As a teacher of the deaf, you are well aware of the literacy difficulties faced by deaf people; however, you may not realise how little the wider community understands about how significantly pre-lingual and early life deafness impacts upon the development of English literacy levels. This is because the wider community does not wholly understand the impact of early life deafness.
When a deaf student is transitioning from school into tertiary education, you may have involvement in their initial contacts with TAFE or university staff, particularly regarding their skills and support needs. It is unlikely that these staff will understand the implications of deafness in relation to English literacy. You can play an important role in first alerting them to the significance of a hearing loss and its potential impact on literacy. Key points to make include:
- the potential difference for your student in relation to reading (comprehensive) vs. writing skills (expressive)—it is not uncommon for deaf people with high levels of English literacy to be able to access written text, but still be unable to produce fluent, native-like English text of their own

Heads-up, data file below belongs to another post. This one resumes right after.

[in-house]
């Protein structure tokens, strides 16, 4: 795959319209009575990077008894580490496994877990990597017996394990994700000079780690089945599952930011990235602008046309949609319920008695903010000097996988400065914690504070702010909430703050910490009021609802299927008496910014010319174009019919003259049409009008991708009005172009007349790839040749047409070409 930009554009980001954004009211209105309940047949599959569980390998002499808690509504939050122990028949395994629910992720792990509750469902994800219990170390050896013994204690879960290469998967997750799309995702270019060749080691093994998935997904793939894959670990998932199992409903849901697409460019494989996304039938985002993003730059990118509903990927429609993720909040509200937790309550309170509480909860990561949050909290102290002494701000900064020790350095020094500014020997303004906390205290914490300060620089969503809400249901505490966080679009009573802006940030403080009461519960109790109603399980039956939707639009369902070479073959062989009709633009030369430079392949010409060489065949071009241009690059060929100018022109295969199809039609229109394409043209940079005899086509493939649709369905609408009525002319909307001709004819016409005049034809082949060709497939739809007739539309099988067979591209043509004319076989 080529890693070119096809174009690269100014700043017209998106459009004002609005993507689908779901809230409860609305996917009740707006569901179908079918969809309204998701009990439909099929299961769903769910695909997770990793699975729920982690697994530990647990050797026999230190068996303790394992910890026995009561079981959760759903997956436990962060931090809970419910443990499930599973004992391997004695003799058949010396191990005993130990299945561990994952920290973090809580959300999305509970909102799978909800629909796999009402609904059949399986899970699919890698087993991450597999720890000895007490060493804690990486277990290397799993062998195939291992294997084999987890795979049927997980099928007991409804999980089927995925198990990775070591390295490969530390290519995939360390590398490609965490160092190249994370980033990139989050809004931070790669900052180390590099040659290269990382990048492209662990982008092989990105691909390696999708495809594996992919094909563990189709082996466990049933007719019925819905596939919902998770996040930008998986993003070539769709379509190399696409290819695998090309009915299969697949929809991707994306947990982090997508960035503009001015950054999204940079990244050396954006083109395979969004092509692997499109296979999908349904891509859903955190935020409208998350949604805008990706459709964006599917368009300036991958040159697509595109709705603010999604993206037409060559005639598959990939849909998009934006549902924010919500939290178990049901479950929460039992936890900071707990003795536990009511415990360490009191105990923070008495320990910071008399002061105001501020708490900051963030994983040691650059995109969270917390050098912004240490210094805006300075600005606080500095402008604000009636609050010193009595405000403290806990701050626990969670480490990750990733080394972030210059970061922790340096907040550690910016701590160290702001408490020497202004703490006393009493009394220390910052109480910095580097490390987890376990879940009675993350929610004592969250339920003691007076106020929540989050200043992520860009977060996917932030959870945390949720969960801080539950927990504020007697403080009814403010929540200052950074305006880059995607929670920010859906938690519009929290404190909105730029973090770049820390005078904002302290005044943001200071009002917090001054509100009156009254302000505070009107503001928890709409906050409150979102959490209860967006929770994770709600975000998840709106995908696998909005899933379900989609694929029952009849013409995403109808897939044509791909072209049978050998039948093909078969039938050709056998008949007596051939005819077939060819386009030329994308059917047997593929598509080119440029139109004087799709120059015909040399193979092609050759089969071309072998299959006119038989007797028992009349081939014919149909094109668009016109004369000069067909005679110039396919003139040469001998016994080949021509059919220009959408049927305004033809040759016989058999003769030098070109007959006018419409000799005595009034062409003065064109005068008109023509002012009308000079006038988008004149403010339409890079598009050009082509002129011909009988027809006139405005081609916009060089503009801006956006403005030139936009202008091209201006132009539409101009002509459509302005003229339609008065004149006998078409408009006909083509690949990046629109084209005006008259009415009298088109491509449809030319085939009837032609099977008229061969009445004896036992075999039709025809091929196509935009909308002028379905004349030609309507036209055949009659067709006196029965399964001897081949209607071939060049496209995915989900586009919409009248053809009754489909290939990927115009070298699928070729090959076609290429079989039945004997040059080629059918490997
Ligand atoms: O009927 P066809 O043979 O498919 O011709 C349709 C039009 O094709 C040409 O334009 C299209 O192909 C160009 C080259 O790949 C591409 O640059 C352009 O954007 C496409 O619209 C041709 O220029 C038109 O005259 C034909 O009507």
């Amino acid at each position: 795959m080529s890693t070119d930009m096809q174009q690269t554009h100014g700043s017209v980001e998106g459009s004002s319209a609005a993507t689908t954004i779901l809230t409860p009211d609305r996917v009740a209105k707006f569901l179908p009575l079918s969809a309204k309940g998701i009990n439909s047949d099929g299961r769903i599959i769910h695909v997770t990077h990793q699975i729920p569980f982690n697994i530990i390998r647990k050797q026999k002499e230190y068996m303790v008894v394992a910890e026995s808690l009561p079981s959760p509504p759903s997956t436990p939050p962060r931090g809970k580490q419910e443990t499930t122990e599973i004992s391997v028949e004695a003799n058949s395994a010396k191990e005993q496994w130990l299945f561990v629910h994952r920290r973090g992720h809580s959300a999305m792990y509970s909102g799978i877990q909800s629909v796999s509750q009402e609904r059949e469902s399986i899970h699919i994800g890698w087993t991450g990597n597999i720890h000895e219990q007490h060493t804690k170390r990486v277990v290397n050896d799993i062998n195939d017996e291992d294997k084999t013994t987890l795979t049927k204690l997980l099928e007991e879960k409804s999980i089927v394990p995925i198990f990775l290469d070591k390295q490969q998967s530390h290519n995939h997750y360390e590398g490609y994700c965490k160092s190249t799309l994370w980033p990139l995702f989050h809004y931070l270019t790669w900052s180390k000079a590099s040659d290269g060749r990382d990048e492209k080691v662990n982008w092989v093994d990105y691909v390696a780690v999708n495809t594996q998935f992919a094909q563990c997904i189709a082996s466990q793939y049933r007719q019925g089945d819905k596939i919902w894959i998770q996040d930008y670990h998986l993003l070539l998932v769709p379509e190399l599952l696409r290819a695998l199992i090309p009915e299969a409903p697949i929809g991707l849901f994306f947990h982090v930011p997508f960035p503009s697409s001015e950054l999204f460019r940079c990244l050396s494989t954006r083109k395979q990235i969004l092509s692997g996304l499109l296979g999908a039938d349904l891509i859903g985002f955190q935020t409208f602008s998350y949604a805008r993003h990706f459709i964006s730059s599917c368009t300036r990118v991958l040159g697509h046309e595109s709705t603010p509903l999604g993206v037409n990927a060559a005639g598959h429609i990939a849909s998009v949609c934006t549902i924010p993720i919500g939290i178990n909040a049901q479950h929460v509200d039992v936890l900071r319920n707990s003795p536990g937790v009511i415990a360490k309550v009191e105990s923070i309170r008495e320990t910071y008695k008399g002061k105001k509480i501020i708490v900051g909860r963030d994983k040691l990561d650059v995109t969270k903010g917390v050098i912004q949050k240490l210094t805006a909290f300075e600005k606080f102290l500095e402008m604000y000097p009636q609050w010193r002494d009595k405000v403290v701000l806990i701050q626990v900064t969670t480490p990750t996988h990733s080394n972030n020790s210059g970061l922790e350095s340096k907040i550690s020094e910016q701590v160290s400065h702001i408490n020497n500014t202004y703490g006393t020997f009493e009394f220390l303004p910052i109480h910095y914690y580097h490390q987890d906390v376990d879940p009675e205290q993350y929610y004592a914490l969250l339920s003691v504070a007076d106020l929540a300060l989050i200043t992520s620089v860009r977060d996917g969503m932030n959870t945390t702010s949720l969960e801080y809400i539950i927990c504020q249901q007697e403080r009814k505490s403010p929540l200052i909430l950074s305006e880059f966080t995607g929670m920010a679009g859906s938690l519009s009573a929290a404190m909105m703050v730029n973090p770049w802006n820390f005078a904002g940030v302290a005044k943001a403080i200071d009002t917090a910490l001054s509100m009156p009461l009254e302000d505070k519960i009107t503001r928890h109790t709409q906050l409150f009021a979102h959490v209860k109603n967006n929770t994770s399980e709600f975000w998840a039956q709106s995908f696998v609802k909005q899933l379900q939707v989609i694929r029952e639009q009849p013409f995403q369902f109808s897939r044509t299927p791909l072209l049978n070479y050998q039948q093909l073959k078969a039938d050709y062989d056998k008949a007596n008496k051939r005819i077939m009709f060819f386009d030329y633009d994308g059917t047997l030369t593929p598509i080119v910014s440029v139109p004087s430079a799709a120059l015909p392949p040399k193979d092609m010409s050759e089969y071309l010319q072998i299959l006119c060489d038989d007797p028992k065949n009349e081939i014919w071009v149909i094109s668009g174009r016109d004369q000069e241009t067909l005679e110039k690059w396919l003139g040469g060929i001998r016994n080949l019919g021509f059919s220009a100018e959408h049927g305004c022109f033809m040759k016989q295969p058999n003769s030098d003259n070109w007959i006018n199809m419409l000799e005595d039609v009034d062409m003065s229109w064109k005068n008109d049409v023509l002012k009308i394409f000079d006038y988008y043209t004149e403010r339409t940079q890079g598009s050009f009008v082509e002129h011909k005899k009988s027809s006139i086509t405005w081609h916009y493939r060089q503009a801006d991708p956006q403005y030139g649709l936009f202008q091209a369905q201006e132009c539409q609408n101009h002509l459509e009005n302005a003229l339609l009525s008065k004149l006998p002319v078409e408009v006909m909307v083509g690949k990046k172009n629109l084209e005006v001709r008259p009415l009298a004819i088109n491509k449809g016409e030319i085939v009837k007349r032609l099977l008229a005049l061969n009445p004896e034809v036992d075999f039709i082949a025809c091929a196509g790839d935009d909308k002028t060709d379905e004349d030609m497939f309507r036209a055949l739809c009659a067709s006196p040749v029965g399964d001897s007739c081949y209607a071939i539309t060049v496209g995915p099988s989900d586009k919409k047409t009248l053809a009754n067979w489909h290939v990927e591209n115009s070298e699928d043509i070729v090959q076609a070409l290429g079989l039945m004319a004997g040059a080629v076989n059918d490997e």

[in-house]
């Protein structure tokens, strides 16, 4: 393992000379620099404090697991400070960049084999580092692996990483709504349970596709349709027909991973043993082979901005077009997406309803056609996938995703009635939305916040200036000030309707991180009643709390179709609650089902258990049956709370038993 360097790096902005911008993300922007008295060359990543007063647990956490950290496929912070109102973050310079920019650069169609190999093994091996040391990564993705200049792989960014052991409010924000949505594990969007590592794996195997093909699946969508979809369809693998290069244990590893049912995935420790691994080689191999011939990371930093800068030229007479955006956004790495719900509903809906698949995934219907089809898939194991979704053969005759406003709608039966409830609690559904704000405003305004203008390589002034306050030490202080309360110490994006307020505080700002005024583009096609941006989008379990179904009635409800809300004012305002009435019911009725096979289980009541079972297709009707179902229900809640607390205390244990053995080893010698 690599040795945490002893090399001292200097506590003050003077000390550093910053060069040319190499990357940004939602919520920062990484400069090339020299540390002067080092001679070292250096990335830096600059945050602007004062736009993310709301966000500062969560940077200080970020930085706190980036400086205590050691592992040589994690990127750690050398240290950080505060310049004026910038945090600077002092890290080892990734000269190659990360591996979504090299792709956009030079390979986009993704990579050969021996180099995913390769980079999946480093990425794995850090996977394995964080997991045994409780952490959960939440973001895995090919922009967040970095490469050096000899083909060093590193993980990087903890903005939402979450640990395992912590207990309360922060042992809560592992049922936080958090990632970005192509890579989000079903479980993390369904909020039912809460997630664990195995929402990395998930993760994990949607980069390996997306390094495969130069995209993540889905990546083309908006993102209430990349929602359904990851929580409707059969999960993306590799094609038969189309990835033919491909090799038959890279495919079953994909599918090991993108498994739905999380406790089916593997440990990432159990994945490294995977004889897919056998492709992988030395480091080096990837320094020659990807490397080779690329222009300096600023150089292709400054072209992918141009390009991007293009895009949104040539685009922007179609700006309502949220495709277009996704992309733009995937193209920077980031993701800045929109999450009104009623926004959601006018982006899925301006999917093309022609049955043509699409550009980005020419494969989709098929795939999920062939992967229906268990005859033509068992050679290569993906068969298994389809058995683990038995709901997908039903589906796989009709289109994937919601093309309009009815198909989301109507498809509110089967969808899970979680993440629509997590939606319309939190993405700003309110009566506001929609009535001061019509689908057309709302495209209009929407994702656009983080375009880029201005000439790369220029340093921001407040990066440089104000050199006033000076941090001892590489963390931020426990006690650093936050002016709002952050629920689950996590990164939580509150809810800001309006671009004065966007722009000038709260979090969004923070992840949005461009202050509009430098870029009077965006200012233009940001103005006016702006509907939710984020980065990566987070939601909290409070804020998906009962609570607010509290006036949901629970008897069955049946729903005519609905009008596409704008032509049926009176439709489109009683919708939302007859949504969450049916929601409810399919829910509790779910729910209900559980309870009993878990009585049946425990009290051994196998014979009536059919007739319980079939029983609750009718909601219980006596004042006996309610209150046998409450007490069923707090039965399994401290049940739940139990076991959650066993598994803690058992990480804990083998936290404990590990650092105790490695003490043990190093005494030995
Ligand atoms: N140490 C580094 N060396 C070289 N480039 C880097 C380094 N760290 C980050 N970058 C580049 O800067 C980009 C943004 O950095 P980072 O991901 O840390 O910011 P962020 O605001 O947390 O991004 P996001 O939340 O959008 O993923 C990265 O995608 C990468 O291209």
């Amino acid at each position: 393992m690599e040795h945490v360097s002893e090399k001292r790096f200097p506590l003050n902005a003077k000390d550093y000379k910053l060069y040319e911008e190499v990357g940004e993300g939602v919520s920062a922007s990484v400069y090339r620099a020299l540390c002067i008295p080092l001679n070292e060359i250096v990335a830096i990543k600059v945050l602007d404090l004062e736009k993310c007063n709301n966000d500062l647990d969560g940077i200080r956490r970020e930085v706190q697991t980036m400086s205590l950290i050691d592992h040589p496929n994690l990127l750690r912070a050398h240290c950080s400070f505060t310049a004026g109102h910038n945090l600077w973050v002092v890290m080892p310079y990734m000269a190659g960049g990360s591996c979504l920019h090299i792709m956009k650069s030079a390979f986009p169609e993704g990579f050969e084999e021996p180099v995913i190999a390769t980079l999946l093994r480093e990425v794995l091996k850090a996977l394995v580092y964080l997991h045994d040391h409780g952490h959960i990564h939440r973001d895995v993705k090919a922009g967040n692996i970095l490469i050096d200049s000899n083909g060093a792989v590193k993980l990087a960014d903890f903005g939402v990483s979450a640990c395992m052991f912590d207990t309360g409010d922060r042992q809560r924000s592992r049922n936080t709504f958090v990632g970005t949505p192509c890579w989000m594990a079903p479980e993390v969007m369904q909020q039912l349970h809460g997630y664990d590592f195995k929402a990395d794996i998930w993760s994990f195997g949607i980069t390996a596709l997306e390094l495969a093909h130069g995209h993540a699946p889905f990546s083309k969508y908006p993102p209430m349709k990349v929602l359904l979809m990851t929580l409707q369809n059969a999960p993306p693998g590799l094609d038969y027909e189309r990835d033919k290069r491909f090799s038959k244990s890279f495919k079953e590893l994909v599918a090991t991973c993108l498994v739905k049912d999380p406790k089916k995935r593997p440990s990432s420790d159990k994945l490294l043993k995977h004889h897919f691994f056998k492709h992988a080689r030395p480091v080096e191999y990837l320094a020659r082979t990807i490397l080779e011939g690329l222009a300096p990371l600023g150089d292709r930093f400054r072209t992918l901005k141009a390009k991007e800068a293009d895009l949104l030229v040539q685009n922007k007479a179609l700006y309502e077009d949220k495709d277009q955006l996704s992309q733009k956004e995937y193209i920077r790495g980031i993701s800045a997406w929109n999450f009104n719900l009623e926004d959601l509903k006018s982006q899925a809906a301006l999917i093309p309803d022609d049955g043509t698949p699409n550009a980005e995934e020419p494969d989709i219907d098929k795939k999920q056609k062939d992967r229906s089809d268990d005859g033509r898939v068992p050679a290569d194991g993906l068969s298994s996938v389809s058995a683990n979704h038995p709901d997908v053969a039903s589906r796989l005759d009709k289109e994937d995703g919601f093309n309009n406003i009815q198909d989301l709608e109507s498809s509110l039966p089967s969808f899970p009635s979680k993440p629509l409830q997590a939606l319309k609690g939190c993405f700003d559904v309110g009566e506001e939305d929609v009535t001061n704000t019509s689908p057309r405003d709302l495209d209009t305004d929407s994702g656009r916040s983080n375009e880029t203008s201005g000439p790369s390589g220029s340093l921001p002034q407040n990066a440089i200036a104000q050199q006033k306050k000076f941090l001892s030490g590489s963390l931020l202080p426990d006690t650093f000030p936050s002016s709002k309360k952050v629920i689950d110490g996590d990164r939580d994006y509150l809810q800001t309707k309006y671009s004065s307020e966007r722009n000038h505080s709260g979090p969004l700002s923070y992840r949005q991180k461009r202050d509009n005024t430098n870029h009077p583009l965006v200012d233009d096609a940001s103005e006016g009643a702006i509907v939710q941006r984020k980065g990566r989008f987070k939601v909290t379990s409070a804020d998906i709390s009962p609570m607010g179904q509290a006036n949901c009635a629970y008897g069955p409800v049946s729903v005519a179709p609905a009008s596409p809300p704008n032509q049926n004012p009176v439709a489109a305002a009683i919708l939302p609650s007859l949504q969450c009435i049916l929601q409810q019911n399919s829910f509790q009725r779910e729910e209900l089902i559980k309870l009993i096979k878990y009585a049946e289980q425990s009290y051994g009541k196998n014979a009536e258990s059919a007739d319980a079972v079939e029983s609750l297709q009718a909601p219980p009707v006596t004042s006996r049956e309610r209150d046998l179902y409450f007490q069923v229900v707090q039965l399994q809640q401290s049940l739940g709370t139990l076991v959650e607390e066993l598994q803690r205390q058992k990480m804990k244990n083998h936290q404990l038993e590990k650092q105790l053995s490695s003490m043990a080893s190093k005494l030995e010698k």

- that text that your student may produce should be read and assessed for content and concepts and not for English grammatical structure
- that literacy difficulties are not a reflection of a student’s intelligence or ability to succeed within tertiary education and, later, the world of work
- that, depending on your student and the course, it may be far more appropriate to assess the student through teacher-student interaction (e.g. an oral examination) rather than through written work, either examination or essay, and
- that subject specific terminology may be totally unfamiliar to your student as a result of the unconscious and unstructured learning that does not occur for many children with a significant hearing loss.